Zomba, Malawi – On Wednesday 30 January 2019, the Malawi High Court, will hear argument on an interim application to prevent prisoners with multidrug-resistant tuberculosis (MDR-TB) from being returned to prison.
In October 2018, the Zomba High Court granted six MDR-TB infected inmates and Centre for Human Rights Education, Advice and Assistance (CHREAA) an urgent interim order preventing the inmates from being returned to prison from hospital where they were receiving treatment. CHREAA and the inmates brought the application on an urgent basis out of concern that if the inmates (who were due to be released from hospital) were returned to prison, this would violate not only their constitutional rights but also the rights of all other inmates and people working in and visiting the prisons who would be exposed to a high risk of MDR-TB infection. While the inmates remained in hospital, the Court granted further orders to prevent the government from chaining and shackling the men, a practice amounting to torture, cruel, inhuman and degrading treatment in their condition.
On Wednesday, the Zomba High Court will hear argument from both sides on whether the 6 inmates, who are still undergoing treatment for MDR-TB, should be returned back to prison or to their respective homes after being discharged from the hospital pending the outcome of a constitutional case. The six inmates and CHREAA are seeking that, pending the certification and determination of the constitutional case, the six inmates should be released from detention to continue their treatment on an outpatient basis, where the risk of TB transmission is lower and treatment options more comprehensive and humane. They are seeking further orders to guarantee adequate nutritional support for their effective treatment, as per Malawi’s 2018 National TB Control Programme.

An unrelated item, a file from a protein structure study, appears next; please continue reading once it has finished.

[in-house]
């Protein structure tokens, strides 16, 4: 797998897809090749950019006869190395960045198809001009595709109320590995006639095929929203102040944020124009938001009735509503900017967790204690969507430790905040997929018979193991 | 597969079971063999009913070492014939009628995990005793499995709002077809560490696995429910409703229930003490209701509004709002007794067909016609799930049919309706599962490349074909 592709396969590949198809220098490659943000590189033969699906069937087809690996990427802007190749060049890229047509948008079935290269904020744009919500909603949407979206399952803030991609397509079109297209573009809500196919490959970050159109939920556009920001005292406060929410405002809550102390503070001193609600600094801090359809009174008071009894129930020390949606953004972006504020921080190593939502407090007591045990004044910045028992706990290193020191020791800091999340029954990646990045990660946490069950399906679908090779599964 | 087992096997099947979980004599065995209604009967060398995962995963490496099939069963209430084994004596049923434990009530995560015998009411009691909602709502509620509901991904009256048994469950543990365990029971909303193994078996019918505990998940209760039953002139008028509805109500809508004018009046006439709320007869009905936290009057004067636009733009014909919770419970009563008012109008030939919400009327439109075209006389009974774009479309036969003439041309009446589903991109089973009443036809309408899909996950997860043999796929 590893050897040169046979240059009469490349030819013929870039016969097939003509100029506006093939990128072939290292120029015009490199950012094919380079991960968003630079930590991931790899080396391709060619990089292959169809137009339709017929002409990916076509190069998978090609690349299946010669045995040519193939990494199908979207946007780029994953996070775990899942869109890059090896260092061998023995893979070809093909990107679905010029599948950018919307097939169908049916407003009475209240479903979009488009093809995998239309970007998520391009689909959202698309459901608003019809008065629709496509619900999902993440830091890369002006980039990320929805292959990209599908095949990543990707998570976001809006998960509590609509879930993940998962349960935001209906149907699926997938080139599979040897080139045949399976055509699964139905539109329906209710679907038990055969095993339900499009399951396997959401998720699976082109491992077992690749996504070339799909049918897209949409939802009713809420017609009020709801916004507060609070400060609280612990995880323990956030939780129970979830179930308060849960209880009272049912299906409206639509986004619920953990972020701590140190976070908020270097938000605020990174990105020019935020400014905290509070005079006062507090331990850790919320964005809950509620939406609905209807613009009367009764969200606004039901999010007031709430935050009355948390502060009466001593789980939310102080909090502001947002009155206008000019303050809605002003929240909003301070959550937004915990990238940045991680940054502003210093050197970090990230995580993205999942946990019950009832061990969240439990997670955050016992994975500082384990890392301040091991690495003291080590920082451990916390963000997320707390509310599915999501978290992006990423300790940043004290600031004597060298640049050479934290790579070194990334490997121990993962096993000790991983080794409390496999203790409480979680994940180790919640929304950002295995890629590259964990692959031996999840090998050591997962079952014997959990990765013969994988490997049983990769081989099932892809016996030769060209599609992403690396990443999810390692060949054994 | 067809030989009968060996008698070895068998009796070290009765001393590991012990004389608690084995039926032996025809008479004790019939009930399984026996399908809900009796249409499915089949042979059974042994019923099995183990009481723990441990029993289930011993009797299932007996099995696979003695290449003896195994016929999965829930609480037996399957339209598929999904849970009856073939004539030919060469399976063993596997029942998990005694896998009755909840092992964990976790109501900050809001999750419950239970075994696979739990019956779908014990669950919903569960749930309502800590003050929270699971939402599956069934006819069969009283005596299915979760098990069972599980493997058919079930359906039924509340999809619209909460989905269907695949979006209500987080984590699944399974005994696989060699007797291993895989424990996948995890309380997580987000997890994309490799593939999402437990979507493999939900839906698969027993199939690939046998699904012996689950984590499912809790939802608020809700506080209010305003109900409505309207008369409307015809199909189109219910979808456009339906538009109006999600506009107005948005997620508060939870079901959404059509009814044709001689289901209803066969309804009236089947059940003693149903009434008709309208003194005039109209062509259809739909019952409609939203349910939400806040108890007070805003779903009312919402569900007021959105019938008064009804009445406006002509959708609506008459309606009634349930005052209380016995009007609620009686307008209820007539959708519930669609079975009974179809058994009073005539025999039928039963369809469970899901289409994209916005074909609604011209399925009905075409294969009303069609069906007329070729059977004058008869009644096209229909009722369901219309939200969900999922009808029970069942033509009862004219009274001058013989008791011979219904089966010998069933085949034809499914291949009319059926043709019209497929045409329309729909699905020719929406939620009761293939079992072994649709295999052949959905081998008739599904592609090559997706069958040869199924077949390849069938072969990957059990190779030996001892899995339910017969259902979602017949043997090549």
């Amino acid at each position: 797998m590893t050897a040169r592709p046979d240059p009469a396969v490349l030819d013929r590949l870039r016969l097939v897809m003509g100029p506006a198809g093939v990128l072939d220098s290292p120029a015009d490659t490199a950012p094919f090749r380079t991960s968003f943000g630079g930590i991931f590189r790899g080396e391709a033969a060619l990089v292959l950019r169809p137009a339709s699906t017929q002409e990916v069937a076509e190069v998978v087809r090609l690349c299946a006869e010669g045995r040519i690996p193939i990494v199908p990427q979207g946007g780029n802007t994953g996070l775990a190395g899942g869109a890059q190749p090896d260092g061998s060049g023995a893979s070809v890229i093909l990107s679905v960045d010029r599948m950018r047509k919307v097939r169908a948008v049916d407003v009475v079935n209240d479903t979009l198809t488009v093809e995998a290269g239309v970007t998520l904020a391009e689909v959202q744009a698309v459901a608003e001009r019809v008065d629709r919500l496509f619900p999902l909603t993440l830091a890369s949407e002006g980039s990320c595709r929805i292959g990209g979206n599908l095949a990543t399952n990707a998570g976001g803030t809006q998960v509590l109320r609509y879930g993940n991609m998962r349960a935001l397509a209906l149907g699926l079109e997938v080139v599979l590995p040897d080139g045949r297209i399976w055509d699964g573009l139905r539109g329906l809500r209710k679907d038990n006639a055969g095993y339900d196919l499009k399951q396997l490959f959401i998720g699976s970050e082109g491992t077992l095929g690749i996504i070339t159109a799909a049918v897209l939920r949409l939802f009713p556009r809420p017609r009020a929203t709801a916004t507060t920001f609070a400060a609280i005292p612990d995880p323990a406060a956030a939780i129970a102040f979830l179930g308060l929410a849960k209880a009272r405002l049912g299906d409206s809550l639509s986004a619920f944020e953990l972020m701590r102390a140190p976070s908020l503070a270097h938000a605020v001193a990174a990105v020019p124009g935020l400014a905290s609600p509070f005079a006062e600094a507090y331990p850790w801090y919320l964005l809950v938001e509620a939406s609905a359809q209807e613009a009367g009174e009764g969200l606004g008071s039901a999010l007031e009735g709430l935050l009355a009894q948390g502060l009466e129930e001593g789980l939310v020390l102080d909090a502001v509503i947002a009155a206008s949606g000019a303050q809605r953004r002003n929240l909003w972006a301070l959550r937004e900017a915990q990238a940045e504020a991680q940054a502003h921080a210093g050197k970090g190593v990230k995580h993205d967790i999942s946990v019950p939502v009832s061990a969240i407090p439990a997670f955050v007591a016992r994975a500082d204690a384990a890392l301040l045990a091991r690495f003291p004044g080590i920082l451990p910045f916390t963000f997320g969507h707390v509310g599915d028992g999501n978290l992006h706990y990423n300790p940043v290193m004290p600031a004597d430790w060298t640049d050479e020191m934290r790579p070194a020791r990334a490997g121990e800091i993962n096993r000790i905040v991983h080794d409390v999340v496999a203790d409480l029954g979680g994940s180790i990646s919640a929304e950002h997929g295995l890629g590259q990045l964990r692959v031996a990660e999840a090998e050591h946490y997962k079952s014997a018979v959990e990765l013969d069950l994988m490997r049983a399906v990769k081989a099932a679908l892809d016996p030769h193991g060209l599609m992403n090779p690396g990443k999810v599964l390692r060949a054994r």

The Attorney General is opposing the interim application and argue that the six inmates should be returned to prison.
In the constitutional case, the inmates and CHREAA seek final orders for the release of the sick inmates as well as other orders to ensure they receive adequate healthcare and support on their release to ensure their prospects of recovery and prevent further transmission. In addition, they seek orders to reform prison conditions that they argue led to the outbreak of MDR-TB and which exacerbate the risk of TB in the prisons. This includes conditions of severe overcrowding and inadequate TB screening, treatment and prevention services. The six inmates and CHREAA are asking the court in the constitutional case to monitor the government’s development and enforcement of these reforms and to ensure a mechanism to deal with any new cases of drug-resistant TB while the reforms are underway.
The case is supported by the CHREAA and the Southern Africa Litigation Centre (SALC). The claimants are represented by Chikondi Chijozi.
When: Wednesday, 30 January 2019
Where: Zomba High Court, Malawi
What: Richard Banda and Others v the Attorney General and Others Civil Cause No 120 of
2018, Inter partes hearing on interlocutory injunction application
Fact sheet can be accessed here.
More information on the case is available at: http://www.southernafricalitigationcentre.org/2019/01/17/malawi-seeking-an-effective-and-humane-response-to-mdr-tb-in-prison/.
Follow @CHREAAMalawi and @Follow_SALC on Twitter with #MDRTBMalawi for updates on the case.